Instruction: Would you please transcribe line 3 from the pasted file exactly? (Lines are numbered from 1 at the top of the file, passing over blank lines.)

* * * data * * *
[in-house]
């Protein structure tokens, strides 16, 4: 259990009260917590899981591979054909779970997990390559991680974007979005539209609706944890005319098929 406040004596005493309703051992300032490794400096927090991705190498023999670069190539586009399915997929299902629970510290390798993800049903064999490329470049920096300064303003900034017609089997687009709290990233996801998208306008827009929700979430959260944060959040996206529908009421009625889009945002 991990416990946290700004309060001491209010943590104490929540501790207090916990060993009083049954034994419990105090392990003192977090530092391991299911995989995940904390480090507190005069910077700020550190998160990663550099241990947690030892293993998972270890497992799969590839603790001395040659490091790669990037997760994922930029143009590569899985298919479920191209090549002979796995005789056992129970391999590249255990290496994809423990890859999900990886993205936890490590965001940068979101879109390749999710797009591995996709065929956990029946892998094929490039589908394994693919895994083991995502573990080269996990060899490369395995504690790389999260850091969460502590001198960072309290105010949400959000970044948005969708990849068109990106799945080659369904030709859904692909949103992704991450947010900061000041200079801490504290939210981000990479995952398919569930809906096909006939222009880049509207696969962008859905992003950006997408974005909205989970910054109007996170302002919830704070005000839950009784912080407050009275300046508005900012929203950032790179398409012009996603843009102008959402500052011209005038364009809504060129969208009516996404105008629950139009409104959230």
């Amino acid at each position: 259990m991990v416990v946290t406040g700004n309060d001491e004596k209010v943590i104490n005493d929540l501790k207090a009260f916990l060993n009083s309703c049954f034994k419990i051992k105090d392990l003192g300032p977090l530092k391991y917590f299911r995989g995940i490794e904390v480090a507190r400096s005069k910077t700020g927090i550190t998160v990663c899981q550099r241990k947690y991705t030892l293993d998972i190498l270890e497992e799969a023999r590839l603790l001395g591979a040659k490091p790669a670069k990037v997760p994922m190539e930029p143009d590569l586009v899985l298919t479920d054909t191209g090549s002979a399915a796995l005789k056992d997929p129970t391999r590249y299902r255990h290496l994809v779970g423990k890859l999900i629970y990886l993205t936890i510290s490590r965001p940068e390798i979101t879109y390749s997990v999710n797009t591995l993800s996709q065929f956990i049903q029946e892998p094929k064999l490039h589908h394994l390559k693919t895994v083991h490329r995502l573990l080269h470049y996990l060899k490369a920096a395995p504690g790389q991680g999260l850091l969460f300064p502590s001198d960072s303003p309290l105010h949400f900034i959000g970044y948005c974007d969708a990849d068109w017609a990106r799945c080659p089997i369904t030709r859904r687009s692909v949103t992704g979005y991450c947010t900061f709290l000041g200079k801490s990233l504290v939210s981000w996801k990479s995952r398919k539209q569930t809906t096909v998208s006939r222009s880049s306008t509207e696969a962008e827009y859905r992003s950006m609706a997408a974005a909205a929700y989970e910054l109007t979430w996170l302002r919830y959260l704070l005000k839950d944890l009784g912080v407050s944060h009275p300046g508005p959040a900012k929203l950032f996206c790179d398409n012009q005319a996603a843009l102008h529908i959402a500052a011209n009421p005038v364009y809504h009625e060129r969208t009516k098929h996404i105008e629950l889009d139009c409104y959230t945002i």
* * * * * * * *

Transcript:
């Amino acid at each position: 259990m991990v416990v946290t406040g700004n309060d001491e004596k209010v943590i104490n005493d929540l501790k207090a009260f916990l060993n009083s309703c049954f034994k419990i051992k105090d392990l003192g300032p977090l530092k391991y917590f299911r995989g995940i490794e904390v480090a507190r400096s005069k910077t700020g927090i550190t998160v990663c899981q550099r241990k947690y991705t030892l293993d998972i190498l270890e497992e799969a023999r590839l603790l001395g591979a040659k490091p790669a670069k990037v997760p994922m190539e930029p143009d590569l586009v899985l298919t479920d054909t191209g090549s002979a399915a796995l005789k056992d997929p129970t391999r590249y299902r255990h290496l994809v779970g423990k890859l999900i629970y990886l993205t936890i510290s490590r965001p940068e390798i979101t879109y390749s997990v999710n797009t591995l993800s996709q065929f956990i049903q029946e892998p094929k064999l490039h589908h394994l390559k693919t895994v083991h490329r995502l573990l080269h470049y996990l060899k490369a920096a395995p504690g790389q991680g999260l850091l969460f300064p502590s001198d960072s303003p309290l105010h949400f900034i959000g970044y948005c974007d969708a990849d068109w017609a990106r799945c080659p089997i369904t030709r859904r687009s692909v949103t992704g979005y991450c947010t900061f709290l000041g200079k801490s990233l504290v939210s981000w996801k990479s995952r398919k539209q569930t809906t096909v998208s006939r222009s880049s306008t509207e696969a962008e827009y859905r992003s950006m609706a997408a974005a909205a929700y989970e910054l109007t979430w996170l302002r919830y959260l704070l005000k839950d944890l009784g912080v407050s944060h009275p300046g508005p959040a900012k929203l950032f996206c790179d398409n012009q005319a996603a843009l102008h529908i959402a500052a011209n009421p005038v364009y809504h009625e060129r969208t009516k098929h996404i105008e629950l889009d139009c409104y959230t945002i």